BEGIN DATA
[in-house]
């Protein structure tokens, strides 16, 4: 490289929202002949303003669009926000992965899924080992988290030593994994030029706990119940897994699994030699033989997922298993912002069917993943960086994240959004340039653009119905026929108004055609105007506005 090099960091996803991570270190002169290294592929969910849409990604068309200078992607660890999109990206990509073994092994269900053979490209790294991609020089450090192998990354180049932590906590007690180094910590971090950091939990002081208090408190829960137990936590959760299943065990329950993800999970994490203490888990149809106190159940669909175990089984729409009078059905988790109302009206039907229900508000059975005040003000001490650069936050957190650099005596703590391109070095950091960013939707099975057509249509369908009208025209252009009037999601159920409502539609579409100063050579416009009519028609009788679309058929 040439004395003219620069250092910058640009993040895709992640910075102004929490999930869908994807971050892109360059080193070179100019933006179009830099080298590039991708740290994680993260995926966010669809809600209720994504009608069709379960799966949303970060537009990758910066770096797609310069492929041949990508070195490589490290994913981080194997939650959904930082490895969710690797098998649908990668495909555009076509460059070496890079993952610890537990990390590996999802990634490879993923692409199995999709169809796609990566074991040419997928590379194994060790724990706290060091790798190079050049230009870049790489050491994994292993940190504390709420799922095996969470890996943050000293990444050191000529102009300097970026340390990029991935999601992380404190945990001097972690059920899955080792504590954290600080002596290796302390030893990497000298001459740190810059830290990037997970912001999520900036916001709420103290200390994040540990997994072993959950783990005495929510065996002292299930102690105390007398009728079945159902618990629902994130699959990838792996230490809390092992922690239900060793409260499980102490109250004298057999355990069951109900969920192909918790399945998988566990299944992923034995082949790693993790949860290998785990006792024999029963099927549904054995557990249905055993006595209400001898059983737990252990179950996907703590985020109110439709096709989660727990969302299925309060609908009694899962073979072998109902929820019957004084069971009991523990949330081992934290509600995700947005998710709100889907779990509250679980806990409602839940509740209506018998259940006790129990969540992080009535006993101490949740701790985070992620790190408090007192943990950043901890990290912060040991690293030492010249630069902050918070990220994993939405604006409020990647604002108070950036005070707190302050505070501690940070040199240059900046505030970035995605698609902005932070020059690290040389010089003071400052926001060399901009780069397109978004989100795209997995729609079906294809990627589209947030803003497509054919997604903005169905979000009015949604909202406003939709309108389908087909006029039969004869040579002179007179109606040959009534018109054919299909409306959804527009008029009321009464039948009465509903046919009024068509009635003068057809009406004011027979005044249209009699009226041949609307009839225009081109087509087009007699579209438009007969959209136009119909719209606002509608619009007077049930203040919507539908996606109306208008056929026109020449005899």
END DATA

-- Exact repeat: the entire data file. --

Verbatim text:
[in-house]
């Protein structure tokens, strides 16, 4: 490289929202002949303003669009926000992965899924080992988290030593994994030029706990119940897994699994030699033989997922298993912002069917993943960086994240959004340039653009119905026929108004055609105007506005 090099960091996803991570270190002169290294592929969910849409990604068309200078992607660890999109990206990509073994092994269900053979490209790294991609020089450090192998990354180049932590906590007690180094910590971090950091939990002081208090408190829960137990936590959760299943065990329950993800999970994490203490888990149809106190159940669909175990089984729409009078059905988790109302009206039907229900508000059975005040003000001490650069936050957190650099005596703590391109070095950091960013939707099975057509249509369908009208025209252009009037999601159920409502539609579409100063050579416009009519028609009788679309058929 040439004395003219620069250092910058640009993040895709992640910075102004929490999930869908994807971050892109360059080193070179100019933006179009830099080298590039991708740290994680993260995926966010669809809600209720994504009608069709379960799966949303970060537009990758910066770096797609310069492929041949990508070195490589490290994913981080194997939650959904930082490895969710690797098998649908990668495909555009076509460059070496890079993952610890537990990390590996999802990634490879993923692409199995999709169809796609990566074991040419997928590379194994060790724990706290060091790798190079050049230009870049790489050491994994292993940190504390709420799922095996969470890996943050000293990444050191000529102009300097970026340390990029991935999601992380404190945990001097972690059920899955080792504590954290600080002596290796302390030893990497000298001459740190810059830290990037997970912001999520900036916001709420103290200390994040540990997994072993959950783990005495929510065996002292299930102690105390007398009728079945159902618990629902994130699959990838792996230490809390092992922690239900060793409260499980102490109250004298057999355990069951109900969920192909918790399945998988566990299944992923034995082949790693993790949860290998785990006792024999029963099927549904054995557990249905055993006595209400001898059983737990252990179950996907703590985020109110439709096709989660727990969302299925309060609908009694899962073979072998109902929820019957004084069971009991523990949330081992934290509600995700947005998710709100889907779990509250679980806990409602839940509740209506018998259940006790129990969540992080009535006993101490949740701790985070992620790190408090007192943990950043901890990290912060040991690293030492010249630069902050918070990220994993939405604006409020990647604002108070950036005070707190302050505070501690940070040199240059900046505030970035995605698609902005932070020059690290040389010089003071400052926001060399901009780069397109978004989100795209997995729609079906294809990627589209947030803003497509054919997604903005169905979000009015949604909202406003939709309108389908087909006029039969004869040579002179007179109606040959009534018109054919299909409306959804527009008029009321009464039948009465509903046919009024068509009635003068057809009406004011027979005044249209009699009226041949609307009839225009081109087509087009007699579209438009007969959209136009119909719209606002509608619009007077049930203040919507539908996606109306208008056929026109020449005899």